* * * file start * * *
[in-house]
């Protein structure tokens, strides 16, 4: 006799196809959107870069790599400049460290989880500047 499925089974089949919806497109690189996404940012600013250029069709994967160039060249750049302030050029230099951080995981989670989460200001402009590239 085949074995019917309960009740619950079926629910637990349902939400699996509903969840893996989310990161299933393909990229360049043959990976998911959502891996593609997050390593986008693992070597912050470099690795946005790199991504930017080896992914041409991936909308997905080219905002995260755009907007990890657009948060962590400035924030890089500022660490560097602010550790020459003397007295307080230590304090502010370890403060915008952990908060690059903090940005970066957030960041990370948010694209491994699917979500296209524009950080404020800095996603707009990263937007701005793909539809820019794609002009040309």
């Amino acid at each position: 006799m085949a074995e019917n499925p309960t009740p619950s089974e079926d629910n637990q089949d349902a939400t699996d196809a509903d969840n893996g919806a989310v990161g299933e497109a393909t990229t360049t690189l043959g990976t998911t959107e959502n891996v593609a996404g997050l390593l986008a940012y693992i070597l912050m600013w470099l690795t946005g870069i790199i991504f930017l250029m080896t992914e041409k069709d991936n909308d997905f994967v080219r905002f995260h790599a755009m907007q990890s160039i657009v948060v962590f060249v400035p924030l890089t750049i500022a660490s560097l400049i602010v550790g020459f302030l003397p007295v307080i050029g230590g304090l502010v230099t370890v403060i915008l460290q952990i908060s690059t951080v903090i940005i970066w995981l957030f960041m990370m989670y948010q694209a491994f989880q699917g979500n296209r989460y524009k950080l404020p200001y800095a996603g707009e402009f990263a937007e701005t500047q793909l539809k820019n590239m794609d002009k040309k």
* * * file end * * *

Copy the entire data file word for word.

[in-house]
């Protein structure tokens, strides 16, 4: 006799196809959107870069790599400049460290989880500047 499925089974089949919806497109690189996404940012600013250029069709994967160039060249750049302030050029230099951080995981989670989460200001402009590239 085949074995019917309960009740619950079926629910637990349902939400699996509903969840893996989310990161299933393909990229360049043959990976998911959502891996593609997050390593986008693992070597912050470099690795946005790199991504930017080896992914041409991936909308997905080219905002995260755009907007990890657009948060962590400035924030890089500022660490560097602010550790020459003397007295307080230590304090502010370890403060915008952990908060690059903090940005970066957030960041990370948010694209491994699917979500296209524009950080404020800095996603707009990263937007701005793909539809820019794609002009040309």
């Amino acid at each position: 006799m085949a074995e019917n499925p309960t009740p619950s089974e079926d629910n637990q089949d349902a939400t699996d196809a509903d969840n893996g919806a989310v990161g299933e497109a393909t990229t360049t690189l043959g990976t998911t959107e959502n891996v593609a996404g997050l390593l986008a940012y693992i070597l912050m600013w470099l690795t946005g870069i790199i991504f930017l250029m080896t992914e041409k069709d991936n909308d997905f994967v080219r905002f995260h790599a755009m907007q990890s160039i657009v948060v962590f060249v400035p924030l890089t750049i500022a660490s560097l400049i602010v550790g020459f302030l003397p007295v307080i050029g230590g304090l502010v230099t370890v403060i915008l460290q952990i908060s690059t951080v903090i940005i970066w995981l957030f960041m990370m989670y948010q694209a491994f989880q699917g979500n296209r989460y524009k950080l404020p200001y800095a996603g707009e402009f990263a937007e701005t500047q793909l539809k820019n590239m794609d002009k040309k």